North Korean military capabilities, always the object of close scrutiny, are being reassessed to determine whether they are potentially more dangerous than previously thought. A consensus in favour of the hypothesis appears to be building.
Lee Sang-haw, Director General of the North Korean Nuclear Affairs Bureau in South Korea, in a government briefing last week, revealed that Pyongyang’s KN-08 missile, under development, is expected to have a range in the region of 7,500 miles and that, as well as being able to reach the US mainland, “Europe is also within range.” The technical problems that have prevented the threat becoming imminent in recent years appear to be disappearing rapidly – now, it is understood, only a critical insulation issue on the missile remains to be resolved to make the threat real.
Seoul is conducting a comprehensive review of its northern neighbour’s capabilities, preparing a report for the MoD and Joint Staff in the first half of 2017. Within the last few days South Korea and Japan have made their first exchange of classified information on North Korea under an intelligence-sharing pact that came into force in November.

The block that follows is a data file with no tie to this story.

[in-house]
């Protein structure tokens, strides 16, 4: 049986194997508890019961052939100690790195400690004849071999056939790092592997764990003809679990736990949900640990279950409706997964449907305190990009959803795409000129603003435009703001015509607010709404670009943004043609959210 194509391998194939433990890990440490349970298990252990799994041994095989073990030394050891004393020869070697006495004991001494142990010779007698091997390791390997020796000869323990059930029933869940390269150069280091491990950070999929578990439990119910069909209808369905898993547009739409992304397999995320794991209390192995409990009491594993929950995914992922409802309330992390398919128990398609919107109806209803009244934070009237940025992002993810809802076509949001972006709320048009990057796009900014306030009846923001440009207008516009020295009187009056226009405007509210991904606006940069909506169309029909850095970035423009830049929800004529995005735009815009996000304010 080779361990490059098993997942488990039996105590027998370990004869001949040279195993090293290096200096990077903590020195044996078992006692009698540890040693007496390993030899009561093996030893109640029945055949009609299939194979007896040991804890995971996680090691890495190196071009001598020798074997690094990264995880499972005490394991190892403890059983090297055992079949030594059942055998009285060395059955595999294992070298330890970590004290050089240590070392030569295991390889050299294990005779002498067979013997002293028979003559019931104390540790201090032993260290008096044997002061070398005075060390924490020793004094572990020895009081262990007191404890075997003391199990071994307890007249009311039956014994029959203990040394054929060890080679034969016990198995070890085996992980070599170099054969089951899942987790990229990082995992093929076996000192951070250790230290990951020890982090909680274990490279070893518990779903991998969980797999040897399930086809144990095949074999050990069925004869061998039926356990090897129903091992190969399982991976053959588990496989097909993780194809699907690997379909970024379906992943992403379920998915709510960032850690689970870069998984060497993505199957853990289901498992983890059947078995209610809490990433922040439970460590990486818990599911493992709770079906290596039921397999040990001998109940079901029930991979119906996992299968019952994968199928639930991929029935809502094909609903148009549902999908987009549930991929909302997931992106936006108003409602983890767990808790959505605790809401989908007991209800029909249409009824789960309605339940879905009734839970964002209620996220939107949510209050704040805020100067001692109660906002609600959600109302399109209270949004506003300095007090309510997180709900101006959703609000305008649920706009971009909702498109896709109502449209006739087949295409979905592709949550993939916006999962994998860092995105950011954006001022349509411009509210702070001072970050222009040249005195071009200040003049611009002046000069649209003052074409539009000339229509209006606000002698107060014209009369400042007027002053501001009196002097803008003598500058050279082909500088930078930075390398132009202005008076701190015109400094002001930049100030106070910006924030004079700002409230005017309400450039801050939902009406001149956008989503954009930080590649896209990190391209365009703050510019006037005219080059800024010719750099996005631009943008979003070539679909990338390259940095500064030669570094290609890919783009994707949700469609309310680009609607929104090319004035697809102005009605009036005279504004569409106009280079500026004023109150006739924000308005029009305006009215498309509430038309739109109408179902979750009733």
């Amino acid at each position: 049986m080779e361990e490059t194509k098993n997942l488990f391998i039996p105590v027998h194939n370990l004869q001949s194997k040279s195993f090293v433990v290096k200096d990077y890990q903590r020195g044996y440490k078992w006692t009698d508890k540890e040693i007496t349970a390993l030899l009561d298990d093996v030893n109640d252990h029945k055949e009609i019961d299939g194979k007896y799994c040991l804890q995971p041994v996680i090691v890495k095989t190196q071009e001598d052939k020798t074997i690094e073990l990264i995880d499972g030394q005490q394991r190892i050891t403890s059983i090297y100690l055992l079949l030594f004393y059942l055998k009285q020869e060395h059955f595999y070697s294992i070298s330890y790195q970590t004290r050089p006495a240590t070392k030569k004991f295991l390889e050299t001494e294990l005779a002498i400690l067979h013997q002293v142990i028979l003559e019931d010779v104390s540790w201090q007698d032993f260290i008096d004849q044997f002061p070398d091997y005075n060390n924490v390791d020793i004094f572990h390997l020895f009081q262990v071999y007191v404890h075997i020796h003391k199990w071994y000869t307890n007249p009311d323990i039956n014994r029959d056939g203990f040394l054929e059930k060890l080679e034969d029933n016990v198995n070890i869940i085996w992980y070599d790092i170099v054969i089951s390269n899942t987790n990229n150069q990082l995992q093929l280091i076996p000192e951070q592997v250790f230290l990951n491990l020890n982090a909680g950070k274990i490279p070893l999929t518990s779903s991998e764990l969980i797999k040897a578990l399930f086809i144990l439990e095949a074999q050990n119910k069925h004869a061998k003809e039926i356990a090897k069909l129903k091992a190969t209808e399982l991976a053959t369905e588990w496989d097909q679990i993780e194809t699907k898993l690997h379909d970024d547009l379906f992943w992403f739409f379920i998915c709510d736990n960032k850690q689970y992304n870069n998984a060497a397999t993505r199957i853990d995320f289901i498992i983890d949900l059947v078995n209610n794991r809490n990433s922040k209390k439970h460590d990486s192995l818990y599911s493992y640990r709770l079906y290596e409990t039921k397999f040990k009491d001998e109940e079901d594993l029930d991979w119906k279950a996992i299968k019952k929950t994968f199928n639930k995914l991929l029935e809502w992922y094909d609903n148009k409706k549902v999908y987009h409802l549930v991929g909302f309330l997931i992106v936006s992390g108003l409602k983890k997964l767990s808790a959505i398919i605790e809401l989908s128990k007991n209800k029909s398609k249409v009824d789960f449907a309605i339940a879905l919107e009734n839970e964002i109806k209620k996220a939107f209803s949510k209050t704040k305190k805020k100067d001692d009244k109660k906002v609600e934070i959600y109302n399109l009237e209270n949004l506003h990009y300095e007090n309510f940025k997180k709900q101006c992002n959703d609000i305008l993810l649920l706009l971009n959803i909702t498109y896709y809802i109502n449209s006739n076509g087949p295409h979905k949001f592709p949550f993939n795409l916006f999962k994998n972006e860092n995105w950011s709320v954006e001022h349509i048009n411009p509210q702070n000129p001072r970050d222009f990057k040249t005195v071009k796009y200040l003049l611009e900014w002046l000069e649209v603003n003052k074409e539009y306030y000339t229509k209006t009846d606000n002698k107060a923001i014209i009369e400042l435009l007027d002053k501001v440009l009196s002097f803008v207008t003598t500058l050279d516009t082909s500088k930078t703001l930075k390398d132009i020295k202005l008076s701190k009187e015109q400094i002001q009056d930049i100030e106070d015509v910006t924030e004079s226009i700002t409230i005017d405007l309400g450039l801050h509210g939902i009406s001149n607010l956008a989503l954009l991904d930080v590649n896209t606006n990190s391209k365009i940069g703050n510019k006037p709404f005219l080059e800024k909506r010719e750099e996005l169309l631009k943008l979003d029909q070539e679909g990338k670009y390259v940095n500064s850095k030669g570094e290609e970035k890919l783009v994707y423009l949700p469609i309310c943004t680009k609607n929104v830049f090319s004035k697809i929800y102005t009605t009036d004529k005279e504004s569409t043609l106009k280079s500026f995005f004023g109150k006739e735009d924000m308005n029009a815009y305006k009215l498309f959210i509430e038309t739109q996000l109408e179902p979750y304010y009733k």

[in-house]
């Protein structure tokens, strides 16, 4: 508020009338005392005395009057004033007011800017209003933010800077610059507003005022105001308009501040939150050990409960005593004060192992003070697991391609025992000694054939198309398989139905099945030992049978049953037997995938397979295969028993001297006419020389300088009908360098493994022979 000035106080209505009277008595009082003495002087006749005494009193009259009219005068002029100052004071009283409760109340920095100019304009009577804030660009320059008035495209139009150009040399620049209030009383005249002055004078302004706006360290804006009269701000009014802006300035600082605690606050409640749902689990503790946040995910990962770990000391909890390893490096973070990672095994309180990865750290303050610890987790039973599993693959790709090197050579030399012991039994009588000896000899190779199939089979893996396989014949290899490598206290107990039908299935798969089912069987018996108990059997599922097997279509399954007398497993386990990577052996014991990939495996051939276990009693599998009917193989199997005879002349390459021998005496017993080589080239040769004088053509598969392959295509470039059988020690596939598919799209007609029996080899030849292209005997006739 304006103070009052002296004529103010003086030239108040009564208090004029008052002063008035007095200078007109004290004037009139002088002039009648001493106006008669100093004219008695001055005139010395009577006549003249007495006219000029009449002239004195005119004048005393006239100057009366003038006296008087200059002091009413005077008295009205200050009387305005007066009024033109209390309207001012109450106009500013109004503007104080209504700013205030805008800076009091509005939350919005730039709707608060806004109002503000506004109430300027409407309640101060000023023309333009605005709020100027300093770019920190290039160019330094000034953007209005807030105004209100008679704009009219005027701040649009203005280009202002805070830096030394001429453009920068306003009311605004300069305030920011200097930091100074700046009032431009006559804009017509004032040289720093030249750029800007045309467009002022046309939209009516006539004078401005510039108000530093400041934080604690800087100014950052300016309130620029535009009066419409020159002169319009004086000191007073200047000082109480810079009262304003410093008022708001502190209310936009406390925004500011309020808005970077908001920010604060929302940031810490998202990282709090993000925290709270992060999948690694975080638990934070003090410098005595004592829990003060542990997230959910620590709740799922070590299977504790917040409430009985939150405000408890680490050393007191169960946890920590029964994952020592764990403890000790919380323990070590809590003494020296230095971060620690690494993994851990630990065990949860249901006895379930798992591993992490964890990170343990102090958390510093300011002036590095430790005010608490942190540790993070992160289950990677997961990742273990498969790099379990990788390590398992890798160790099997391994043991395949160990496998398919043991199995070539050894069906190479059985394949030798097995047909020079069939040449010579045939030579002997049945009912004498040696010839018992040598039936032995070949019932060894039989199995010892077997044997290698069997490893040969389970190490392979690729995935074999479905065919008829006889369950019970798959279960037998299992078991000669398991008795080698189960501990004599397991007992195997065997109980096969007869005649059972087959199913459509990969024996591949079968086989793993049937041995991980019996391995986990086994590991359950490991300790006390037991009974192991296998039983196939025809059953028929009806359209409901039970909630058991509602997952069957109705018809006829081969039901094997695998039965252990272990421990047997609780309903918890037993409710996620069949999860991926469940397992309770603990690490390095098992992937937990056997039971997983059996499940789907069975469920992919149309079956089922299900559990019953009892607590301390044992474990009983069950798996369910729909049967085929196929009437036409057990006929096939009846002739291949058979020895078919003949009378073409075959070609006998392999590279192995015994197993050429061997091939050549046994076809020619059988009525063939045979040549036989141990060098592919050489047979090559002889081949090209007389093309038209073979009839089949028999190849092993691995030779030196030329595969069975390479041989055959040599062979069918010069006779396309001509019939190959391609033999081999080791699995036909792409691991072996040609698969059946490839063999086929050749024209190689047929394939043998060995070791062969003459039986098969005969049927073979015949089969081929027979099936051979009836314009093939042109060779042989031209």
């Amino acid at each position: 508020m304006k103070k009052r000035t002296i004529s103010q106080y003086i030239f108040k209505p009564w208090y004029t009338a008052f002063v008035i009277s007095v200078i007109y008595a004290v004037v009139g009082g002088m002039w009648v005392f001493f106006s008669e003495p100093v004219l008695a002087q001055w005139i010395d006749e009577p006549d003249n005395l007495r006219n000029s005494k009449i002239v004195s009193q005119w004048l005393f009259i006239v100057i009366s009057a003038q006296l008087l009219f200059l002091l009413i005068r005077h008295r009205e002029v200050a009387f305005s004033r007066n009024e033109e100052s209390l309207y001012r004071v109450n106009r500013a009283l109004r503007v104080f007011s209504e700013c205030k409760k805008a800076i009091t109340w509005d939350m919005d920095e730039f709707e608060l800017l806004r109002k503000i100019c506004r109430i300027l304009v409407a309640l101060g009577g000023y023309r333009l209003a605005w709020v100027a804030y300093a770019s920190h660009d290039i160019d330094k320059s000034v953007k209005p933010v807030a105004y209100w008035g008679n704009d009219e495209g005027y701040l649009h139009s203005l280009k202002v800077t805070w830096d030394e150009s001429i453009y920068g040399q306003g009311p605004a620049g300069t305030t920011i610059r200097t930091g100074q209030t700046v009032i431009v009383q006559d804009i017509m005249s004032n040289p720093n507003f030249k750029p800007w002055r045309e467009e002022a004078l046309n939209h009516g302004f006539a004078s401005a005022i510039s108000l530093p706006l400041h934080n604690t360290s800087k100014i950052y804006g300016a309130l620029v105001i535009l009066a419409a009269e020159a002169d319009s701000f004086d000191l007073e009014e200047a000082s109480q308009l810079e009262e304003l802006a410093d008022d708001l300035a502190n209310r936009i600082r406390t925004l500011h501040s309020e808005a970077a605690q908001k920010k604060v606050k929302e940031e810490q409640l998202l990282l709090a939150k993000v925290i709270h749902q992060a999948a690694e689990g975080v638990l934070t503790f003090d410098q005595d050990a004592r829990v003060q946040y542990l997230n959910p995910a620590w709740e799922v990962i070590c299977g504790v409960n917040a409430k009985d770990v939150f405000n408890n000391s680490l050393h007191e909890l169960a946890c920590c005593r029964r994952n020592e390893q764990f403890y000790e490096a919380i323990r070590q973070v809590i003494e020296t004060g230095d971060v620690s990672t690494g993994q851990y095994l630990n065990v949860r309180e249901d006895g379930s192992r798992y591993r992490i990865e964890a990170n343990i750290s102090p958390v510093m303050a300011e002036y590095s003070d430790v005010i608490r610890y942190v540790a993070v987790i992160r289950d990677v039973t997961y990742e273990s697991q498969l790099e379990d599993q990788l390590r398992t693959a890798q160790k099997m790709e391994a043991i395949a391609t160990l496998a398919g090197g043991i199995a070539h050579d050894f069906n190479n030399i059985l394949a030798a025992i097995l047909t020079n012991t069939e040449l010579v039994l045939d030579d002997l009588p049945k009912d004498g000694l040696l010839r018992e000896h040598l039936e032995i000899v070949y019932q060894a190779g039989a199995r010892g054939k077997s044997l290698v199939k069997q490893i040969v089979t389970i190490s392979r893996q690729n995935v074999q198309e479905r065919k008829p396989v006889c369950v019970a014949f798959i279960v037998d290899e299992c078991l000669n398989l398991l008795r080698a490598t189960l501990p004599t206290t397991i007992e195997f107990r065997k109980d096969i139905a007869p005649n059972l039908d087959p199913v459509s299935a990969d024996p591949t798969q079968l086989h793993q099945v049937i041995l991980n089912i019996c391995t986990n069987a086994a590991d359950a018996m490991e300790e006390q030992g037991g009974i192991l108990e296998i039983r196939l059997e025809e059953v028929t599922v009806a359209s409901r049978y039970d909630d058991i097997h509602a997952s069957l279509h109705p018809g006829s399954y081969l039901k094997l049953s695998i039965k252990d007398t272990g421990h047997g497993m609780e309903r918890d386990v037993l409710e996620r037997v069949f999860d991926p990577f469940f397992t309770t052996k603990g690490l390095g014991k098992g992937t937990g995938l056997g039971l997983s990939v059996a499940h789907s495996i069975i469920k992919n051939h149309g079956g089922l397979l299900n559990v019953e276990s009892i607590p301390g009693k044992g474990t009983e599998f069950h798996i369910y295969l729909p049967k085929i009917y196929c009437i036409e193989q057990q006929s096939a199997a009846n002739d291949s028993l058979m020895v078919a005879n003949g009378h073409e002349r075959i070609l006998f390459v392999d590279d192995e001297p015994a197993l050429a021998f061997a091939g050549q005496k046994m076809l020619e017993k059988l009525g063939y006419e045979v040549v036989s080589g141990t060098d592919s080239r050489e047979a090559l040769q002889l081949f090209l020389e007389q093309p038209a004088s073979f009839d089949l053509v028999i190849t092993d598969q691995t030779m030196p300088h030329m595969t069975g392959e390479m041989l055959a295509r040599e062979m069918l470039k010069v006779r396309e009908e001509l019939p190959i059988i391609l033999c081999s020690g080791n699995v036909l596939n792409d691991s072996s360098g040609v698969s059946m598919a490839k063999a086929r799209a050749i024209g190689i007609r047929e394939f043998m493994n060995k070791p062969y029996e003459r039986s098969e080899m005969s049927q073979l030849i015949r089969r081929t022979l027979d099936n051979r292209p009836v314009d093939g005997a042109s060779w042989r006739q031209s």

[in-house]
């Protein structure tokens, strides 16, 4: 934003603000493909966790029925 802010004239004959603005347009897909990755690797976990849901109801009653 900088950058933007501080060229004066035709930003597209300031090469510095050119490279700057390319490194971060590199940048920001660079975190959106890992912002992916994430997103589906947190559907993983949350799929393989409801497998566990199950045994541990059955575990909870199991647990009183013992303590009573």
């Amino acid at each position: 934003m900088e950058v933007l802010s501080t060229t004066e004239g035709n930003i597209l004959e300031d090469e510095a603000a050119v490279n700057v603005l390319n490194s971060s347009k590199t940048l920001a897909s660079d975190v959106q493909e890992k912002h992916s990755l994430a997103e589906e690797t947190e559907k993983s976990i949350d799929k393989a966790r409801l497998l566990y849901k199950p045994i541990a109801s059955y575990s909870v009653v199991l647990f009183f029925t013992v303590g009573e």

Earlier this month Pyongyang announced it is flight testing a long-endurance UAS with considerably greater range than its existing systems. Seoul has detected a significant number of UAS test flights since the beginning of the year and estimates that North Korea has some 300 UAS in service, up to 10 of which may be armed.
As well as continued hardware development, North Korea is also improving its special forces operational capacity, according to the Korea Institute for Defence Analyses. Equipping and training special forces units has increased dramatically in recent years, according to evidence derived from defectors arriving in the south. One battalion-sized unit is specifically tasked with an attack on the South Korean President’s office: it conducted a simulation of its main role within the last two weeks, according to sources in Seoul.